The senior company sergeant was to be four paces behind the last rank, directly behind the first Zug (the Captain's Zug); the junior company sergeant was to assume the same position directly behind the third Zug (The lieutenant's Zug), and the Fourier was to be directly behind the second Zug (the Ensign's Zug. If there were only enough men for two Züge, the Fourier was to deploy with the senior sergeant.
These deployments applied whether the company was in line, or marching by Züge.
When the company marched by its Züge, the officers were to be front and center of their respective Züge. Page forteen somewhat contradictorily specifies that the front Zug would be the one led by the captain, the ensign led the second, and the lieutenant brought up the rear of the third (the sergeant assigned to the third Zug going in front). While the regulations do not directly state this, the officers were likely four paces in front of the Zug proper.
When about to march, the Regimental flags were taken out and put in the charge of the captain of the first company. In the march itself, the flags would then be given to the color guard, which was a designated Zug (also called Fahnen-Zug)
When a company formed into line, the field officers were to form a line four paces ahead of the company's front. The captain was to be in the center of this line, the lieutenant in front of the right flank of the company, and the ensign/subaltern in front of the left flank.
When the company marched by its Züge, the fifer and one drummer was to be part of the first Zug, and a drummer each for the second and third Züge. If the company only had two Züge, the first Zug was to have the fifer and two drummers, and the second a single drummer. Specifically, the musicians were to be between the first and second ranks in a 3-rank system, and between the second and third ranks in the four-rank system. However, when the ranks closed during wheeling, the musicians were to move to the front of their Zug. It is implied that regardless, the musicians would be on the right of the Zug.
When marching off (either in a route column or on dismissal), the drummers were to move to be behind and left of the captain, and the fifer was to move behind and to the right of the captain. The pioneers was to march ahead the the column, axe shouldered and blade facing out; behind and to either side, the Fourier-Schutzen were to follow, arms shouldered. The captain would have then been following these two men.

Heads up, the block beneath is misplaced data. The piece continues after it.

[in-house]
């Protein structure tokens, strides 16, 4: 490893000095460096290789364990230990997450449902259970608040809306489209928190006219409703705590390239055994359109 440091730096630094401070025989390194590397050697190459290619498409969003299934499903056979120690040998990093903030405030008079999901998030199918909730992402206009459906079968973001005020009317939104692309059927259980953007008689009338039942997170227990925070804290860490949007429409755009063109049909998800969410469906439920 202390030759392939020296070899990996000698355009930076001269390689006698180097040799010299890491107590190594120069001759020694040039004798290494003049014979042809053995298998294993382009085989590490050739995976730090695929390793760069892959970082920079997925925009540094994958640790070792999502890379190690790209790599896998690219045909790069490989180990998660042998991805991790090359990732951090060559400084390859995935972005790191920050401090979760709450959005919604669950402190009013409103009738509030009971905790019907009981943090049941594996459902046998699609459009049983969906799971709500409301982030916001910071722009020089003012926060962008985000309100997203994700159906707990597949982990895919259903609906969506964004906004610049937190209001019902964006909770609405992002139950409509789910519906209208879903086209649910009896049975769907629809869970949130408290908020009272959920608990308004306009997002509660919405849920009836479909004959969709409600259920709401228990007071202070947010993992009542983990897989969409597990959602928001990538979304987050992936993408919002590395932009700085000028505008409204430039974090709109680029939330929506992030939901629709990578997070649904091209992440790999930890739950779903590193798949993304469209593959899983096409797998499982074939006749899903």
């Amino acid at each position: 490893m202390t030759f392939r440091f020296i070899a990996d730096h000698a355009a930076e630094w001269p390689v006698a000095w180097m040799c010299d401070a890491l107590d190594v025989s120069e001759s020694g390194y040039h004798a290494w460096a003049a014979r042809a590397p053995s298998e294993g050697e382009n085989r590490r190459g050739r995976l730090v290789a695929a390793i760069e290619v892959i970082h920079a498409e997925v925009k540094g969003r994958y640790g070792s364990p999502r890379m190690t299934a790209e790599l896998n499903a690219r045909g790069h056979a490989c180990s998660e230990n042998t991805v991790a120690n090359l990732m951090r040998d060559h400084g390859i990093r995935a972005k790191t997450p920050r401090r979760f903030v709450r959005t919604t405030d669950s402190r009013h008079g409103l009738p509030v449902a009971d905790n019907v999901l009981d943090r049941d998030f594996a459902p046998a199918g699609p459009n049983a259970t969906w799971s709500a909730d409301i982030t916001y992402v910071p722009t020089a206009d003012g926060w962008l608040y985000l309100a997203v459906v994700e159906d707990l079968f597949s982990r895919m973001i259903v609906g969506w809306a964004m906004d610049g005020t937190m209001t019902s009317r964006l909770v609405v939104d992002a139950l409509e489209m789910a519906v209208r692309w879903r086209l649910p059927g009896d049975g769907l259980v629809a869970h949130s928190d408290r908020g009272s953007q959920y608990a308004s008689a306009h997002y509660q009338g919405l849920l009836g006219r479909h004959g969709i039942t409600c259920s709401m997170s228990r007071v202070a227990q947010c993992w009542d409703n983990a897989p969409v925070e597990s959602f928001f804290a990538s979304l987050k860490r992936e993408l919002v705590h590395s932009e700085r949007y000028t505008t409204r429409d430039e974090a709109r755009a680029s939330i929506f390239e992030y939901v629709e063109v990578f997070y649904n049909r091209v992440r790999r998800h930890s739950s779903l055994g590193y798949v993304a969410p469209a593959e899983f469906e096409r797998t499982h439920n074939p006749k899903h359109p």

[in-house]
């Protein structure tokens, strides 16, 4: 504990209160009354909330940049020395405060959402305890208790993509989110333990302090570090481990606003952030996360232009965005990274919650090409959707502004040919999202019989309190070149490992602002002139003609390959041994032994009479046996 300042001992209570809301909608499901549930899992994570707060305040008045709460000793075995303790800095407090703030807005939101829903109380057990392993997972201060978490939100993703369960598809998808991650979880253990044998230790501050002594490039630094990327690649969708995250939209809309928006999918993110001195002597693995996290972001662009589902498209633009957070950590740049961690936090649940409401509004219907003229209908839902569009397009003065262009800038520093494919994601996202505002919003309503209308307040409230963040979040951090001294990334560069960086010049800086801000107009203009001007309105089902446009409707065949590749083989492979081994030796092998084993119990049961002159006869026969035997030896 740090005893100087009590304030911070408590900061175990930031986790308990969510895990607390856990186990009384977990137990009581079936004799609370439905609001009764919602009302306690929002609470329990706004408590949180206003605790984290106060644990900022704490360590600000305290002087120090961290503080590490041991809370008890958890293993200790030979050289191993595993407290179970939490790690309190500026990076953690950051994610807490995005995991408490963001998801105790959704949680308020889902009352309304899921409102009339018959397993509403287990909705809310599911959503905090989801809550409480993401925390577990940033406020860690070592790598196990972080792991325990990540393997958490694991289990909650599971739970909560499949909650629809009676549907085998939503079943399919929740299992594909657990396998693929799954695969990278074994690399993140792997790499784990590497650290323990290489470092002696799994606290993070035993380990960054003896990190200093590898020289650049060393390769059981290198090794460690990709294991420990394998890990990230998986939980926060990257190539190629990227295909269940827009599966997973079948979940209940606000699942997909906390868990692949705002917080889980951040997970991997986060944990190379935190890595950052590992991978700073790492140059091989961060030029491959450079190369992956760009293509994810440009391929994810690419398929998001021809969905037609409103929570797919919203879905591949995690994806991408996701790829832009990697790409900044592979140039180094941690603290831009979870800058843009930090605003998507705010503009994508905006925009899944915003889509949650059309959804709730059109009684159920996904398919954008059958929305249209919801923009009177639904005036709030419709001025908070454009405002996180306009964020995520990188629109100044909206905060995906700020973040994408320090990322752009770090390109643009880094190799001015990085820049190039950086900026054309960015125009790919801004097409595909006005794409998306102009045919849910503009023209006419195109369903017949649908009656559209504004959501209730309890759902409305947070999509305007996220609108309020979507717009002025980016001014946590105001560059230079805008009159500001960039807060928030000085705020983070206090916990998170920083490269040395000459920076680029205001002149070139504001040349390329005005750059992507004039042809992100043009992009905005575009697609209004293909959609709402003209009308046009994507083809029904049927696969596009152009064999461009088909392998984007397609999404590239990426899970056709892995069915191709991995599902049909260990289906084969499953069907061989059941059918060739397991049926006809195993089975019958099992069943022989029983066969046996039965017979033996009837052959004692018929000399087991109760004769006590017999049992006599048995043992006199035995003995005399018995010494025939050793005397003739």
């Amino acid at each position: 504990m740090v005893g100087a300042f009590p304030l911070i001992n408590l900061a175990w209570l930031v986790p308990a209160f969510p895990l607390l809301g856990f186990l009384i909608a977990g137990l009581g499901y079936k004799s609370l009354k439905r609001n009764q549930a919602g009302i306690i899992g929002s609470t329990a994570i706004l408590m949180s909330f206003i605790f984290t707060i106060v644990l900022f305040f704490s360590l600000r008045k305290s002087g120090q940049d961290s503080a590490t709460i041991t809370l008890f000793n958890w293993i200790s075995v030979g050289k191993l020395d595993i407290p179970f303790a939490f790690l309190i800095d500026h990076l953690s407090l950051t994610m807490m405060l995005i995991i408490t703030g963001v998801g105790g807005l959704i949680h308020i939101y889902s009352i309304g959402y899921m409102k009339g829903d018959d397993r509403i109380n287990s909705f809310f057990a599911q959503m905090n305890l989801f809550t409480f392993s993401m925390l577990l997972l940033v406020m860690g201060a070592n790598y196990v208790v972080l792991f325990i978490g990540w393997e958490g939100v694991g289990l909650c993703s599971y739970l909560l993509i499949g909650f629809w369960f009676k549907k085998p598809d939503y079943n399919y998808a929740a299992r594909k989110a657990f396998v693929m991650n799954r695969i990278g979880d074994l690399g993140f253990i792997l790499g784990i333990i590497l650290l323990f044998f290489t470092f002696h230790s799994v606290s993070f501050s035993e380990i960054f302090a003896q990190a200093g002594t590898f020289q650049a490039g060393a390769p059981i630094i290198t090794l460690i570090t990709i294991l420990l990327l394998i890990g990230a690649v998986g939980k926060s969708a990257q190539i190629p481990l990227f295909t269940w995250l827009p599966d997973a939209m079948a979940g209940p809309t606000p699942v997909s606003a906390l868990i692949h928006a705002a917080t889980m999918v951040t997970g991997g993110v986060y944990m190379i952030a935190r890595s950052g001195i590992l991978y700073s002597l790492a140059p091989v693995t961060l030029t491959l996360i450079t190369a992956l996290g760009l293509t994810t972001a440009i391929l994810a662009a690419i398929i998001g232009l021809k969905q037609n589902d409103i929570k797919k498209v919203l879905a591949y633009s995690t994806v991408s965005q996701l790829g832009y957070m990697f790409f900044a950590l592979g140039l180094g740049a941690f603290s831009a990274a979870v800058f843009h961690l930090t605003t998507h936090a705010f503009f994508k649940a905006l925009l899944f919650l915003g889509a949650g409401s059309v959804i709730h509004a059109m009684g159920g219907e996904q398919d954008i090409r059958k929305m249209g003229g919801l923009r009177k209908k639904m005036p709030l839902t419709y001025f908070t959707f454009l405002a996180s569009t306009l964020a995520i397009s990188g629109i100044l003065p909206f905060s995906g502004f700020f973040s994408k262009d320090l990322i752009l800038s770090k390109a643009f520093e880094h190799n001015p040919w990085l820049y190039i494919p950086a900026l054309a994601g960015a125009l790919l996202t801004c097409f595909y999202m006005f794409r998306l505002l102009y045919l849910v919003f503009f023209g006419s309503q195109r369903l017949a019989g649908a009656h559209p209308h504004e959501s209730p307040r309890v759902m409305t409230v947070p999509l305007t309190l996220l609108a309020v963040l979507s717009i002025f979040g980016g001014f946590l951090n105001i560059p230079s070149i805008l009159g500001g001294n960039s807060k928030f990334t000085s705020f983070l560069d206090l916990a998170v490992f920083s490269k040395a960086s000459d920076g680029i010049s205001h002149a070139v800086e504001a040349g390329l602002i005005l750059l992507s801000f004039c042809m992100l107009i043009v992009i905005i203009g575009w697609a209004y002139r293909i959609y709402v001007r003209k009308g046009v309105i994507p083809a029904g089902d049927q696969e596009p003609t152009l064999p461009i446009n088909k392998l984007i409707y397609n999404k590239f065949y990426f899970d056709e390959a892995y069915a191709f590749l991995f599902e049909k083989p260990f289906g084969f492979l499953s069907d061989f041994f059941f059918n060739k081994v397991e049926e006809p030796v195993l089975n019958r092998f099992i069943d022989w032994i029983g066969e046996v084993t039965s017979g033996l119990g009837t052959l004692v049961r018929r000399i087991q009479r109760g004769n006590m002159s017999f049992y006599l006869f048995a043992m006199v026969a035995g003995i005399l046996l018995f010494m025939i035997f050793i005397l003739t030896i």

On deployment into line, The musicians and pioneer were to deploy immediately right of the first rank of the company.
In all cases above, if there was insufficient space for the standard formation, the musicians and relevant NCO's were to be placed in front of the right flank of the company.
Platoon exercise: overview
Once the fusilier companies of a battalion were fully deployed next to each other, the officers would count off the number of files for each platoon and division. The divisions were numbered from right to left, as were the platoons. Thus a division was strictly composed of two contiguous platoons.
Once the files were counted off, the officers aside from the youngest captain or staff-captain assume the following positions relative to the divisions, by order of seniority:
The first officer in seniority was to be on the right flank of the 1st division.
The second officer was to be on the left flank of the 4th division.
The third officer was to be on the right flank of the 2nd division
The fourth officer was to be on the left flank of the 3rd division.
The fifth officer would be on the right flank of the 2nd platoon, 1st division.
The sixth officer would be on the left flank of the 1st platoon, 4th division.
The seventh officer would be on the right flank of the 2nd platoon, 2nd division.
The eighth officer in seniority would then be on the left flank of the 1st platoon, 3rd division.
The most junior (youngest) captain then assumes a position front and center of the battalion, in front of the colors; the few remaining officers would then be arrayed by seniority on either side of the flag, from right to left.
The Musicians were then to be divvied up as follows:
3 drummers and a fifer were to be on the right wing of the first Zug of the first division.
3 drummers and a fifer were to be on the left flank of the second Zug of the fourth division.
3 drummers and a fifer were to be to the left flank of the first Zug of the second division.
3 drummers and a fifer were to be to the left flank of the first Zug of the third division.
and 3 drummers, to be on the right flank of the first Zug, of the fourth division.
If available--as in an ideal battalion--the surplus fifer from the battalion would then go to the battalion's grenadier company; this would have to be the fifer with the best record. If, however, there was a shortage of musicians, the musicians present were to be divvied up between the flanks of the battalion, and the color guard, with more drummers assigned to the flanks. Regardless, once all the drummers assume the above positions, one of the drummers could then be sent to stand with the lieutenant colonel; this, however, was optional.
The Grenadiers, in contrast, deployed in four platoons, in two divisions. As a result, each platoon in a company was commanded, from right to left, by the captain, the junio lieutenant, the sergeant, and then the senior lieutenant of the grenadier company.
User:Ibrahim90 for the initial version of this article